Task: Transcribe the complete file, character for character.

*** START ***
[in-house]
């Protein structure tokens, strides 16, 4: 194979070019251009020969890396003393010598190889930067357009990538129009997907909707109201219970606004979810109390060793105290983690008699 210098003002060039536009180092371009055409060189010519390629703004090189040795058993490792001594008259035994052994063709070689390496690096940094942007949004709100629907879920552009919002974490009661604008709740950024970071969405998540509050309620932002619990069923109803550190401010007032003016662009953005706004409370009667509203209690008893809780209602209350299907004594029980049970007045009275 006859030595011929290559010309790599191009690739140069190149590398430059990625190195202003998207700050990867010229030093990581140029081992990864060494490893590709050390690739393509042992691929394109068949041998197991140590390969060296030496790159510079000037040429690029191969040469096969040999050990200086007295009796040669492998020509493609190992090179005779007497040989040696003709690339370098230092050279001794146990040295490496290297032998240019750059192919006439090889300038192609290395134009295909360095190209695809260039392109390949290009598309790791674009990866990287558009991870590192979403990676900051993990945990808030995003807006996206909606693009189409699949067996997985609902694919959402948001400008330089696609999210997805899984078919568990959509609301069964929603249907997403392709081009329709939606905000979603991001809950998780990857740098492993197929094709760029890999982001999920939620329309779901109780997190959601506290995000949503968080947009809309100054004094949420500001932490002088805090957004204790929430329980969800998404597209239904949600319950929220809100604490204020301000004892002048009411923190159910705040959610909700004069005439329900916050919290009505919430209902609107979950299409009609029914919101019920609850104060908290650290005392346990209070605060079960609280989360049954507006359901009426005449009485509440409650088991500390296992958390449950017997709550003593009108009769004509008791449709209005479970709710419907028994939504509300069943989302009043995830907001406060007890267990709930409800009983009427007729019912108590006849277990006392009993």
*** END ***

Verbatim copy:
[in-house]
């Protein structure tokens, strides 16, 4: 194979070019251009020969890396003393010598190889930067357009990538129009997907909707109201219970606004979810109390060793105290983690008699 210098003002060039536009180092371009055409060189010519390629703004090189040795058993490792001594008259035994052994063709070689390496690096940094942007949004709100629907879920552009919002974490009661604008709740950024970071969405998540509050309620932002619990069923109803550190401010007032003016662009953005706004409370009667509203209690008893809780209602209350299907004594029980049970007045009275 006859030595011929290559010309790599191009690739140069190149590398430059990625190195202003998207700050990867010229030093990581140029081992990864060494490893590709050390690739393509042992691929394109068949041998197991140590390969060296030496790159510079000037040429690029191969040469096969040999050990200086007295009796040669492998020509493609190992090179005779007497040989040696003709690339370098230092050279001794146990040295490496290297032998240019750059192919006439090889300038192609290395134009295909360095190209695809260039392109390949290009598309790791674009990866990287558009991870590192979403990676900051993990945990808030995003807006996206909606693009189409699949067996997985609902694919959402948001400008330089696609999210997805899984078919568990959509609301069964929603249907997403392709081009329709939606905000979603991001809950998780990857740098492993197929094709760029890999982001999920939620329309779901109780997190959601506290995000949503968080947009809309100054004094949420500001932490002088805090957004204790929430329980969800998404597209239904949600319950929220809100604490204020301000004892002048009411923190159910705040959610909700004069005439329900916050919290009505919430209902609107979950299409009609029914919101019920609850104060908290650290005392346990209070605060079960609280989360049954507006359901009426005449009485509440409650088991500390296992958390449950017997709550003593009108009769004509008791449709209005479970709710419907028994939504509300069943989302009043995830907001406060007890267990709930409800009983009427007729019912108590006849277990006392009993």